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The Workmen’s Circle or Arbeter Ring (אַרבעטער־רינג) is a Yiddish language-oriented American Jewish fraternal organization committed to Social Justice, Jewish Community, and Ashkenazic Culture. The Arbeter Ring provides old age homes for its aging members, as well as schools, camps, retreats, affordable health insurance, and year-round programs of concerts, lectures, and secular holiday celebrations.

The organization has District offices in Boston and Los Angeles, and a national headquarters in New York. There are approximately 11,000 members nationwide. They own and operate a summer camp located in Hopewell Junction, New York called Camp Kinder Ring. An adult vacation facility, Circle Lodge, shares the camp grounds and has bungalows and cottages.

The Workmen's Circle is a nonprofit 501(c)(3) organization.

Contents

History

Founded in 1900, the Ring was at one time influential in the labor movement through its participation in and leadership of the Jewish Labor Committee. Having shrunk from the days when it was the largest organization of its kind in the country, it is now struggling to reinvent itself before its rapidly shrinking membership disappears completely.

While strongly socialist (Bundist) and labor-oriented at its inception, the political perspective of the Arbeter Ring has moved to the right;[1] on the American political spectrum it would generally be described as liberal with centrist influences and occasional conservative tendencies (e.g., the organization's vocal support for the Vietnam War). Today the Circle opposes the Iraq war and unfair labor practices, and supports comprehensive immigration reform, single-payer universal health care, gun control,[1] and women's rights to reproductive freedom.

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Presidents

Name Years of Service
Robert Kaplan 2008 - Present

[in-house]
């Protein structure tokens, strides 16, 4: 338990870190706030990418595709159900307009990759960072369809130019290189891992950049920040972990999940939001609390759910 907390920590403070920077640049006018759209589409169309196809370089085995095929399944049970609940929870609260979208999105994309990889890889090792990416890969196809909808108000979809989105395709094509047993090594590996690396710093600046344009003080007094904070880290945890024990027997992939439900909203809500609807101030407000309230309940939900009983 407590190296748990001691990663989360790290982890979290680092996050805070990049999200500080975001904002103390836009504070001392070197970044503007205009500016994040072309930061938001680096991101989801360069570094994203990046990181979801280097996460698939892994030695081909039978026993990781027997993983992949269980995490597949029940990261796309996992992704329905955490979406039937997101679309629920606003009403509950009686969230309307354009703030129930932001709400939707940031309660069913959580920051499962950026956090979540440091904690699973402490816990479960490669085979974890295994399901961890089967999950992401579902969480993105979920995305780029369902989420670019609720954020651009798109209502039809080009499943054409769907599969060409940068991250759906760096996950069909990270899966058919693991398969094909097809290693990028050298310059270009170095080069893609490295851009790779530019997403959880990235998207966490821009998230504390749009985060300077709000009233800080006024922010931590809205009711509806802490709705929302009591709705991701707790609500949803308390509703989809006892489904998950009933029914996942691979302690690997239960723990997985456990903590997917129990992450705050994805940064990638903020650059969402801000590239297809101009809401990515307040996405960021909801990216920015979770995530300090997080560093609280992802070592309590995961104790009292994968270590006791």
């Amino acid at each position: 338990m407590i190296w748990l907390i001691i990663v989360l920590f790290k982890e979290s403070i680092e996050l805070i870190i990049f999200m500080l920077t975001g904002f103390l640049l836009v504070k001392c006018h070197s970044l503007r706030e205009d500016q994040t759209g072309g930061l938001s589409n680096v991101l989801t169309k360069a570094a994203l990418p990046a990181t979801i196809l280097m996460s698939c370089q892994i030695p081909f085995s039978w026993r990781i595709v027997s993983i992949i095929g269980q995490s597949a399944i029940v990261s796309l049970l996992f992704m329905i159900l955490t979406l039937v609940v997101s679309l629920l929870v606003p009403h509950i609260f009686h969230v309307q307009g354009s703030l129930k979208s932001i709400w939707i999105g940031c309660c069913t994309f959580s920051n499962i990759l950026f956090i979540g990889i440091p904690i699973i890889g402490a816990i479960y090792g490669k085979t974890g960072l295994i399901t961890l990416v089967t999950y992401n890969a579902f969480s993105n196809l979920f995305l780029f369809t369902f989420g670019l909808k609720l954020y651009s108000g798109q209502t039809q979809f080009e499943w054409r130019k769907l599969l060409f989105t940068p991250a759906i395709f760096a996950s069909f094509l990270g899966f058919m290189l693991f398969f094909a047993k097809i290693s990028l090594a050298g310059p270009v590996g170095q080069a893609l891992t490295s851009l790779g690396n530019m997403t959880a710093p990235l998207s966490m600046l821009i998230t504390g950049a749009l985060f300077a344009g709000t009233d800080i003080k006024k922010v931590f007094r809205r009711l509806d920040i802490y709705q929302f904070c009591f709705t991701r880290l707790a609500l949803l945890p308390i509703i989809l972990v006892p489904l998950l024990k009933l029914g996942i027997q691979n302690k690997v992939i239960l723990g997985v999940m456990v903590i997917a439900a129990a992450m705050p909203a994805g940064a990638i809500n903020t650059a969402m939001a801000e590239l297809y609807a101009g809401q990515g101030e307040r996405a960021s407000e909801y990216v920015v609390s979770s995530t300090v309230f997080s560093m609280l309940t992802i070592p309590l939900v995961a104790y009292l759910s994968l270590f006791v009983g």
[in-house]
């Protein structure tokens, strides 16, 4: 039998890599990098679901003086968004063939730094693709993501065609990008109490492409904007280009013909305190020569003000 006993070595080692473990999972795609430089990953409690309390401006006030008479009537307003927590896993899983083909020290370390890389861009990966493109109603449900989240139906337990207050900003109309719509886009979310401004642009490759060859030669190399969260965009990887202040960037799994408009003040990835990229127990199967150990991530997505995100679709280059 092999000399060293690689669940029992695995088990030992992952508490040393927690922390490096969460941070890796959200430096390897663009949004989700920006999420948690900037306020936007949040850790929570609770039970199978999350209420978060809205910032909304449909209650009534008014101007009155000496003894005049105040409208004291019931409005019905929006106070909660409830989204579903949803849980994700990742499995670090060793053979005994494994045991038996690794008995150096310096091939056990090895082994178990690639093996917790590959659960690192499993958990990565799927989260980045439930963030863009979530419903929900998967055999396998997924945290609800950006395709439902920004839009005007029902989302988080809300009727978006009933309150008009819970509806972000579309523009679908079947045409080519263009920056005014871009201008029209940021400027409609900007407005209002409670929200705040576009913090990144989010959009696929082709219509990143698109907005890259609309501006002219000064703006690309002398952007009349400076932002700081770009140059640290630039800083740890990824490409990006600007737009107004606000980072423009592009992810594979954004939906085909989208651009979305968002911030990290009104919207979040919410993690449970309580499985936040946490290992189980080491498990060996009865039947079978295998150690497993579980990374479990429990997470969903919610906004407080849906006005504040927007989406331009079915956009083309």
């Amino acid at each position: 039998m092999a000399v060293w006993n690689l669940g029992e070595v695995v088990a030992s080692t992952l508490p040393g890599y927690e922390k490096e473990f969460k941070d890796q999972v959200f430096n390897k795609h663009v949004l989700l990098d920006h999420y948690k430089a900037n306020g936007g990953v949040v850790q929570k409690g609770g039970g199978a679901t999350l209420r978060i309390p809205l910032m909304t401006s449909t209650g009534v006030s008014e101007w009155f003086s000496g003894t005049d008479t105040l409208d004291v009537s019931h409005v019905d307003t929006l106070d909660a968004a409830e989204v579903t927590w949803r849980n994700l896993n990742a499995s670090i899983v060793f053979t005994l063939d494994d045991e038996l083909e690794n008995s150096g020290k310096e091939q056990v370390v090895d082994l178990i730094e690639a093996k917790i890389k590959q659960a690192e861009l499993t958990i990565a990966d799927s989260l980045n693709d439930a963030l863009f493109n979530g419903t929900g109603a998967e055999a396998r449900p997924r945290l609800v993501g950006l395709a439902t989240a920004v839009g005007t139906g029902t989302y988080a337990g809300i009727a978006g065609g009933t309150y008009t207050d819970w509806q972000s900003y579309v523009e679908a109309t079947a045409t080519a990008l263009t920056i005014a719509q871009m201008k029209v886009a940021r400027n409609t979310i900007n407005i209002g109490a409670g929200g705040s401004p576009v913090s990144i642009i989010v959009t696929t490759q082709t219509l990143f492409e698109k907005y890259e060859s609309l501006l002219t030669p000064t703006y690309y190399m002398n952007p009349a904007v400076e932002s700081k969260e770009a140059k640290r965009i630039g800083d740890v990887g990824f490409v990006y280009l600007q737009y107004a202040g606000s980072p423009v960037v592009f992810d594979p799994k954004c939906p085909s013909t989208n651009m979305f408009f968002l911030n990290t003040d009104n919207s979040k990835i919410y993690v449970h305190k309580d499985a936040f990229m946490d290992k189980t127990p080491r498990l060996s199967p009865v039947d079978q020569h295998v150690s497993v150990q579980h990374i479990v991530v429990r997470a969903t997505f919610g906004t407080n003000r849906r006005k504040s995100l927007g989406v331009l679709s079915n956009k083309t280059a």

Peter Pepper 2004 - 2008
Martin Krupnick 2000 - 2004
Moishe "Mark" Mlotek 1996 - 2000
Barney Zumoff 1992 - 1996

Publications

The newspaper affiliated with the Arbeter Ring, The Forward (פֿאָרװערטס forverts), was at one time reputed to have had the largest national circulation of any non-English language newspaper in the United States. The Forward has recently reemerged in an English language edition (as well as a Russian version; the Yiddish version also continues to be published) and appears to be growing in readership. For a brief period between 2007 and 2009, all Workmen's Circle members received the magazine Jewish Currents.[2]

Programs for young people

The Arbeter Ring runs many shules, or schools of Jewish culture, for elementary through middle schoolers. Shules emphasize the teaching of Jewish history, from Abraham onward. Jewish culture, including klezmer music and traditional Jewish cooking, is also emphasized, along with the Yiddish language and surrounding culture. Students learn to sing traditional songs in Yiddish, as well as in English and Hebrew. At the end of a student's time at shule, when he or she reaches age 12, a secular bar/bas mitzvah ceremony, called a commencement, is held. Commencement students prepare a research paper, a family history paper, and a writeup on community service they have performed through the year. At the group commencement itself, students give a talk on their research topic of choice, often also telling their family history.

See also

References

External links


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